I’ve been a member of the Association of Bridal Consultants for over thirteen years. I attended my first Annual Conference in San Antonio in 1995. I had been “doing weddings” as we sometimes say, for over 30 years as a volunteer. After our daughter, Saundra, was married in 1993 (gosh, I think that’s right, eeks!) I told Jim that I wanted to start a consulting business and make weddings my profession. He was still working full time at Bethlehem, and was worried that we would never see each other since weddings require so much weekend work. So I shelved the idea and continued to hang wallpaper for another two years (for a total of 16 years! I know where a bunch of extra house keys are hidden all over Northwest Indiana!) Then in September of 1995, Jim’s brother and his long time fiance moved to our area from Pennsylvania, and decided to get married. They knew nothing about the area, what was available, or where to go, so they asked me to help them put their wedding together. I had SO much fun! I was so excited about seeing all my hard work come together! I think I was as charged up about the wedding as they were! After it was over, and we were driving home, I told Jim again that this was what my passion was, this was what I REALLY wanted to do, and he finally said, “If that’s what you really want to do, then do it”.
This brings me back to ABC (the Association of Bridal Consultants). I started doing research on where to find out about how to be a good bridal consultant, how to start a business, all the nuts and bolts stuff. This was before the days of Google, and it involved a lot of hours at the library chasing down a lot of dead ends. Somehow, and I don’t even remember how, I fell upon the name of Teddy Lenderman, a consultant in Terre Haute and the State Coordinator for ABC at the time, and I called her. (Teddy is also the author of a wonderful book on wedding planning, The Complete Idiot’s Guide to the Perfect Wedding” available from Amazon.com ) She talked with me about the association and mentioned that their annual conference was coming up in mid-November (this was the end of September!) and that if I was really serious about it, I should try to attend. She didn’t have to tell me twice! I was on the phone to the travel agent booking my flight that same day.
So off I went to San Antonio, all by myself. I think it was the first time in my life that I went anywhere by myself like that! I really splurged and payed for a half hour "session with the experts" to meet with Renee Grannis. Renee helped me with some major business decisions:company name, logo, stationery, business cards, just general thoughts on how I would do things. I think of anyone I have met through the Association, Renee has been my biggest supporter and dearest friend. We have had many wonderful dinners together over the years and great talks.
So, you ask, how did you go from being an independent wedding consultant to Aberdeen Manor? Well, it really wasn't a very big jump actually. Between 1995 and 1998 I had a number of weddings at locations all over the area, from South Chicago to Southeastern Michigan. It just seemed like nobody was very interested in being "wedding friendly". Cakes were stuck off at the side of the room where the guests never saw them, the walls and decor were busy and didn't work well as backgrounds for wedding photos, or there was NO decor and it required thousands of dollars worth of decorating to make it look like anything, but most of all, the staffs seemed to have little or no interest in doing anything to insure that this "once in a lifetime day" was as perfect as possible. They were inflexible, and unwilling to change the way they did anything. It just didn't seem like they really cared very much. Even at the places that had a "banquet manager", she usually left after the dinner was served. There was nobody to help the couple or the parents with anything later on or at the end of the evening! It just seemed wrong. There had to be a better way to do it.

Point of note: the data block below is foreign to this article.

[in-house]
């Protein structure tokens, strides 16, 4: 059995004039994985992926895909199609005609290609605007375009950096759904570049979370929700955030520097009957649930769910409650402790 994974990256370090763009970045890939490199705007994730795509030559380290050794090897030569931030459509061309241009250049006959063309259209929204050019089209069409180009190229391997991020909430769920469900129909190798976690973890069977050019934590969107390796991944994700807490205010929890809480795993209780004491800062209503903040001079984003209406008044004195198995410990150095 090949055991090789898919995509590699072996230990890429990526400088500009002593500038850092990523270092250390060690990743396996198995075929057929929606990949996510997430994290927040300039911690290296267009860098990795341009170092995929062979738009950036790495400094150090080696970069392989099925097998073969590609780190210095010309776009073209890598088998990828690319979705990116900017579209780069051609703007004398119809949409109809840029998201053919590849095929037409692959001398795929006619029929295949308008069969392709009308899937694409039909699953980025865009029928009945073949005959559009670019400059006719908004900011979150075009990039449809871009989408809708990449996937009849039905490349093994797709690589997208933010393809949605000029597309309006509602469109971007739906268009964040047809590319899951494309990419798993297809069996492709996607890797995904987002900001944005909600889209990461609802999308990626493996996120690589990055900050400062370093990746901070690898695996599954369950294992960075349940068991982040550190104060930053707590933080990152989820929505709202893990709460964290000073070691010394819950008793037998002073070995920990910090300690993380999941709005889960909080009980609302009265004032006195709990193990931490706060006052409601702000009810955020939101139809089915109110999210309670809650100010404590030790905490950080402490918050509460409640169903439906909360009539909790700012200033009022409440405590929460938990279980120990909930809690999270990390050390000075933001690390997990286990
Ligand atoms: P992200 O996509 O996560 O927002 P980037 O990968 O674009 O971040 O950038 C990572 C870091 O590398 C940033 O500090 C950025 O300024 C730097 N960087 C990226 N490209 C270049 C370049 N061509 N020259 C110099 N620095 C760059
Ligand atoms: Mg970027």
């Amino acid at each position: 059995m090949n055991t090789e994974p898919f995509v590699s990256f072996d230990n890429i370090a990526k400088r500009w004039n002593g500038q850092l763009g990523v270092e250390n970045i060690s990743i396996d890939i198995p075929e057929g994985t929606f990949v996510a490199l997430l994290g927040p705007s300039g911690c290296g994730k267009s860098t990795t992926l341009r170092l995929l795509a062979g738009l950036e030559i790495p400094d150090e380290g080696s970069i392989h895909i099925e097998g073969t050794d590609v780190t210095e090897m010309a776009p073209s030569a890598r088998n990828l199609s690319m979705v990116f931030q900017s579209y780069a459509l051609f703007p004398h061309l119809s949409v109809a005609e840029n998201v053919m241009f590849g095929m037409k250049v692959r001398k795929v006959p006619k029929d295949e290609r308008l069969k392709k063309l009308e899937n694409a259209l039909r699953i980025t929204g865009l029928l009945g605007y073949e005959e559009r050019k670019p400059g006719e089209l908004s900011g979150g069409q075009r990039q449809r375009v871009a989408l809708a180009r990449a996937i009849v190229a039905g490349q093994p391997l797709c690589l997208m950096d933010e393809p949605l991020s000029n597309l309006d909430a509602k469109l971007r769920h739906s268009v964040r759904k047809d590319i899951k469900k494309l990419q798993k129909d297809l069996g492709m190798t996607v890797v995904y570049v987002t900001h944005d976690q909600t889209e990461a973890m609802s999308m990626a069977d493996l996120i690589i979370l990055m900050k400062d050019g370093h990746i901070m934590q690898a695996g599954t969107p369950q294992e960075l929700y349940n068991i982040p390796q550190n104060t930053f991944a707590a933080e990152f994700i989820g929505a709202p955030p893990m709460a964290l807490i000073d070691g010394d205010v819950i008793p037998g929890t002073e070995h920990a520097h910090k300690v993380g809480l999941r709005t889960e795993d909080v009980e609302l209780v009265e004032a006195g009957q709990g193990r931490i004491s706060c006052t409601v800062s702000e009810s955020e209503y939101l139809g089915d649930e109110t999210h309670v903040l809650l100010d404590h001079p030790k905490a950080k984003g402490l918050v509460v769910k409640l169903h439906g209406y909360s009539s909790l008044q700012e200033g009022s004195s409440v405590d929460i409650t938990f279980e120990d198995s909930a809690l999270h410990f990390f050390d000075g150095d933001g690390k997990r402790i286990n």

We could also see that there was a need for more banquet space in Valparaiso, and particularly "wedding friendly" banquet space. So we started talking to builders and architects and bankers, and we made it happen. We opened Aberdeen Manor in January of 1999. Before the building was even finished we had booked 45 weddings and a prom. Jim and I would go out and clean up every weekend from July to December, sweeping, throwing away garbage, straightening up for the next week. It seemed like every weekend one of our couples would stop and visit. Their excitement and anticipation were what kept us going over those long months of construction.
After we opened in January of 1999 we found out that the hard work was just beginning. Jim and I both put in 80 to 90 hours a week for the first couple of years. For the first several months we set all the tables, cleaned the bathrooms, and everything in between. It was, to put it mildly, a tough couple of years. We had to send Ozzie to doggie daycare because he was home alone so much! We had two employees, Jim and Denna. For events we had bartenders but that was pretty much it. I don't think I have worked that hard since my kids were babies! But it was SO much fun. We finally hired a bookkeeper in the fall of 1999, and as we have moved along we have added others. It's been a wonderful nine years, and as we go into our tenth year of business, it astounds both of us how far we have come and how much we have changed over the years. One thing that has never changed though, is our love of weddings, our deep commitment to making every event the best that it can be, and the incredible sense of satisfaction that we all have knowing that we have made that "once in a lifetime day" special, memorable, and the most perfect that it can be.